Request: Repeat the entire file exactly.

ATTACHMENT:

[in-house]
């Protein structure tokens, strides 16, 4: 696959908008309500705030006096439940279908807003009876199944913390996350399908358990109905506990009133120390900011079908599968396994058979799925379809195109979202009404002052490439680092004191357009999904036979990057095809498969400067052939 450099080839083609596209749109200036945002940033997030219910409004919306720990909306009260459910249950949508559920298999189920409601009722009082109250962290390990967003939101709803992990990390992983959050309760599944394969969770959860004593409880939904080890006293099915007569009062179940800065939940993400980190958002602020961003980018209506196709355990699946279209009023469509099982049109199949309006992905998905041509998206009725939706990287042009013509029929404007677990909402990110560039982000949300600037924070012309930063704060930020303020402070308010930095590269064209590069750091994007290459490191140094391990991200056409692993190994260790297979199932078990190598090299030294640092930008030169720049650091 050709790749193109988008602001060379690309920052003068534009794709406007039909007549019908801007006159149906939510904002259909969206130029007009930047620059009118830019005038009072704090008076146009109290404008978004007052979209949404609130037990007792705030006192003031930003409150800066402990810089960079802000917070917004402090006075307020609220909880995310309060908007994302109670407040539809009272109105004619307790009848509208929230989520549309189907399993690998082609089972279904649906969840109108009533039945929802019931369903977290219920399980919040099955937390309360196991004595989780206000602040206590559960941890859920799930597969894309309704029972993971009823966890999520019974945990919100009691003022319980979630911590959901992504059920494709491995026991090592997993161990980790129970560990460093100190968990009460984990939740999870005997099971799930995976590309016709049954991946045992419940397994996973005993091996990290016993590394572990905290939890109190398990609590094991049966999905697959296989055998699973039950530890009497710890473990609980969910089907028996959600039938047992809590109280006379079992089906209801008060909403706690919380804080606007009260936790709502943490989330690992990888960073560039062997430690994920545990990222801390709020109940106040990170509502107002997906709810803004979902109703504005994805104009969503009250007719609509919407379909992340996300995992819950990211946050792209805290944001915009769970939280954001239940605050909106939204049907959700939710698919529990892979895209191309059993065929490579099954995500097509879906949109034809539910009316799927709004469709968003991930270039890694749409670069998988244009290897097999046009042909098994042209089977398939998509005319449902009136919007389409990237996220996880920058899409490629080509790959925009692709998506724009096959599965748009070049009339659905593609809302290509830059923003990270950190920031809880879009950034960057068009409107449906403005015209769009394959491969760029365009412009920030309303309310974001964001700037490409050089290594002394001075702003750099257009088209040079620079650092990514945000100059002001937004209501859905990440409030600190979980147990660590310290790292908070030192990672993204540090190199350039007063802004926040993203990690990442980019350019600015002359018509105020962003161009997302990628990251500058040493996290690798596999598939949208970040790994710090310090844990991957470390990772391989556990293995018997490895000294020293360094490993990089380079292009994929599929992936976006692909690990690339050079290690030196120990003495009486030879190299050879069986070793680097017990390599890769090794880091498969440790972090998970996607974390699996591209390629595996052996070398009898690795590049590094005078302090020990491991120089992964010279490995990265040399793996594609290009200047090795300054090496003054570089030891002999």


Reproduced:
[in-house]
């Protein structure tokens, strides 16, 4: 696959908008309500705030006096439940279908807003009876199944913390996350399908358990109905506990009133120390900011079908599968396994058979799925379809195109979202009404002052490439680092004191357009999904036979990057095809498969400067052939 450099080839083609596209749109200036945002940033997030219910409004919306720990909306009260459910249950949508559920298999189920409601009722009082109250962290390990967003939101709803992990990390992983959050309760599944394969969770959860004593409880939904080890006293099915007569009062179940800065939940993400980190958002602020961003980018209506196709355990699946279209009023469509099982049109199949309006992905998905041509998206009725939706990287042009013509029929404007677990909402990110560039982000949300600037924070012309930063704060930020303020402070308010930095590269064209590069750091994007290459490191140094391990991200056409692993190994260790297979199932078990190598090299030294640092930008030169720049650091 050709790749193109988008602001060379690309920052003068534009794709406007039909007549019908801007006159149906939510904002259909969206130029007009930047620059009118830019005038009072704090008076146009109290404008978004007052979209949404609130037990007792705030006192003031930003409150800066402990810089960079802000917070917004402090006075307020609220909880995310309060908007994302109670407040539809009272109105004619307790009848509208929230989520549309189907399993690998082609089972279904649906969840109108009533039945929802019931369903977290219920399980919040099955937390309360196991004595989780206000602040206590559960941890859920799930597969894309309704029972993971009823966890999520019974945990919100009691003022319980979630911590959901992504059920494709491995026991090592997993161990980790129970560990460093100190968990009460984990939740999870005997099971799930995976590309016709049954991946045992419940397994996973005993091996990290016993590394572990905290939890109190398990609590094991049966999905697959296989055998699973039950530890009497710890473990609980969910089907028996959600039938047992809590109280006379079992089906209801008060909403706690919380804080606007009260936790709502943490989330690992990888960073560039062997430690994920545990990222801390709020109940106040990170509502107002997906709810803004979902109703504005994805104009969503009250007719609509919407379909992340996300995992819950990211946050792209805290944001915009769970939280954001239940605050909106939204049907959700939710698919529990892979895209191309059993065929490579099954995500097509879906949109034809539910009316799927709004469709968003991930270039890694749409670069998988244009290897097999046009042909098994042209089977398939998509005319449902009136919007389409990237996220996880920058899409490629080509790959925009692709998506724009096959599965748009070049009339659905593609809302290509830059923003990270950190920031809880879009950034960057068009409107449906403005015209769009394959491969760029365009412009920030309303309310974001964001700037490409050089290594002394001075702003750099257009088209040079620079650092990514945000100059002001937004209501859905990440409030600190979980147990660590310290790292908070030192990672993204540090190199350039007063802004926040993203990690990442980019350019600015002359018509105020962003161009997302990628990251500058040493996290690798596999598939949208970040790994710090310090844990991957470390990772391989556990293995018997490895000294020293360094490993990089380079292009994929599929992936976006692909690990690339050079290690030196120990003495009486030879190299050879069986070793680097017990390599890769090794880091498969440790972090998970996607974390699996591209390629595996052996070398009898690795590049590094005078302090020990491991120089992964010279490995990265040399793996594609290009200047090795300054090496003054570089030891002999």